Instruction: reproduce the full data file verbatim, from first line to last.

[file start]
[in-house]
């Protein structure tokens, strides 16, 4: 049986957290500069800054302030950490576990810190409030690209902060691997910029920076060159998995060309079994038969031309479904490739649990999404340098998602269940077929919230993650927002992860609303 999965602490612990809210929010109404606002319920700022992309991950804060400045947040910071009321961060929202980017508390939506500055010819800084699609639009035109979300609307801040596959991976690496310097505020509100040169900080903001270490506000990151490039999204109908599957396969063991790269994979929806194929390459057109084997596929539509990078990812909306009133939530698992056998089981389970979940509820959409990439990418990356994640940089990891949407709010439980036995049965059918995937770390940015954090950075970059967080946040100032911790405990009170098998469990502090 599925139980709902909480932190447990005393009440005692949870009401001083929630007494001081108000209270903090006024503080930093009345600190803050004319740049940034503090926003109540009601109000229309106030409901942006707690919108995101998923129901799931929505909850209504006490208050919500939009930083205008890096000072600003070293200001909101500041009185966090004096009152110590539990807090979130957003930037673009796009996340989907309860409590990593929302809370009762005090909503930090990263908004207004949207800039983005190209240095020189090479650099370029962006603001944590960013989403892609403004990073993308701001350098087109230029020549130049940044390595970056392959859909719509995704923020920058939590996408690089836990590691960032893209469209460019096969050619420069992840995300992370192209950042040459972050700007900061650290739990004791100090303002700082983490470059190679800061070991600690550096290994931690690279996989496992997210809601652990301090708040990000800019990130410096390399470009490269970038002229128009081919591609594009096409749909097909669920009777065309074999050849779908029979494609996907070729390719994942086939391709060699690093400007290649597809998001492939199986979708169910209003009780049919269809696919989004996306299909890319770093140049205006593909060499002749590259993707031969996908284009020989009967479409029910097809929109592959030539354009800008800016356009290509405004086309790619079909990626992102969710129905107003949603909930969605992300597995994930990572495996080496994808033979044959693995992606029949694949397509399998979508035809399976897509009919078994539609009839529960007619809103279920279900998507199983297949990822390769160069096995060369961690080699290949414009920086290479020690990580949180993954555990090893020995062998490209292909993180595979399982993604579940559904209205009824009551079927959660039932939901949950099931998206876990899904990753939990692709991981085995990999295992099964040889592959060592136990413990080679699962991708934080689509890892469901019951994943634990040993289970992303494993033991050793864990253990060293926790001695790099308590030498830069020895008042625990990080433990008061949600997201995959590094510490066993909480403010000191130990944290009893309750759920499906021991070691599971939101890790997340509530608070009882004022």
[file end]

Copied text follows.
[in-house]
């Protein structure tokens, strides 16, 4: 049986957290500069800054302030950490576990810190409030690209902060691997910029920076060159998995060309079994038969031309479904490739649990999404340098998602269940077929919230993650927002992860609303 999965602490612990809210929010109404606002319920700022992309991950804060400045947040910071009321961060929202980017508390939506500055010819800084699609639009035109979300609307801040596959991976690496310097505020509100040169900080903001270490506000990151490039999204109908599957396969063991790269994979929806194929390459057109084997596929539509990078990812909306009133939530698992056998089981389970979940509820959409990439990418990356994640940089990891949407709010439980036995049965059918995937770390940015954090950075970059967080946040100032911790405990009170098998469990502090 599925139980709902909480932190447990005393009440005692949870009401001083929630007494001081108000209270903090006024503080930093009345600190803050004319740049940034503090926003109540009601109000229309106030409901942006707690919108995101998923129901799931929505909850209504006490208050919500939009930083205008890096000072600003070293200001909101500041009185966090004096009152110590539990807090979130957003930037673009796009996340989907309860409590990593929302809370009762005090909503930090990263908004207004949207800039983005190209240095020189090479650099370029962006603001944590960013989403892609403004990073993308701001350098087109230029020549130049940044390595970056392959859909719509995704923020920058939590996408690089836990590691960032893209469209460019096969050619420069992840995300992370192209950042040459972050700007900061650290739990004791100090303002700082983490470059190679800061070991600690550096290994931690690279996989496992997210809601652990301090708040990000800019990130410096390399470009490269970038002229128009081919591609594009096409749909097909669920009777065309074999050849779908029979494609996907070729390719994942086939391709060699690093400007290649597809998001492939199986979708169910209003009780049919269809696919989004996306299909890319770093140049205006593909060499002749590259993707031969996908284009020989009967479409029910097809929109592959030539354009800008800016356009290509405004086309790619079909990626992102969710129905107003949603909930969605992300597995994930990572495996080496994808033979044959693995992606029949694949397509399998979508035809399976897509009919078994539609009839529960007619809103279920279900998507199983297949990822390769160069096995060369961690080699290949414009920086290479020690990580949180993954555990090893020995062998490209292909993180595979399982993604579940559904209205009824009551079927959660039932939901949950099931998206876990899904990753939990692709991981085995990999295992099964040889592959060592136990413990080679699962991708934080689509890892469901019951994943634990040993289970992303494993033991050793864990253990060293926790001695790099308590030498830069020895008042625990990080433990008061949600997201995959590094510490066993909480403010000191130990944290009893309750759920499906021991070691599971939101890790997340509530608070009882004022």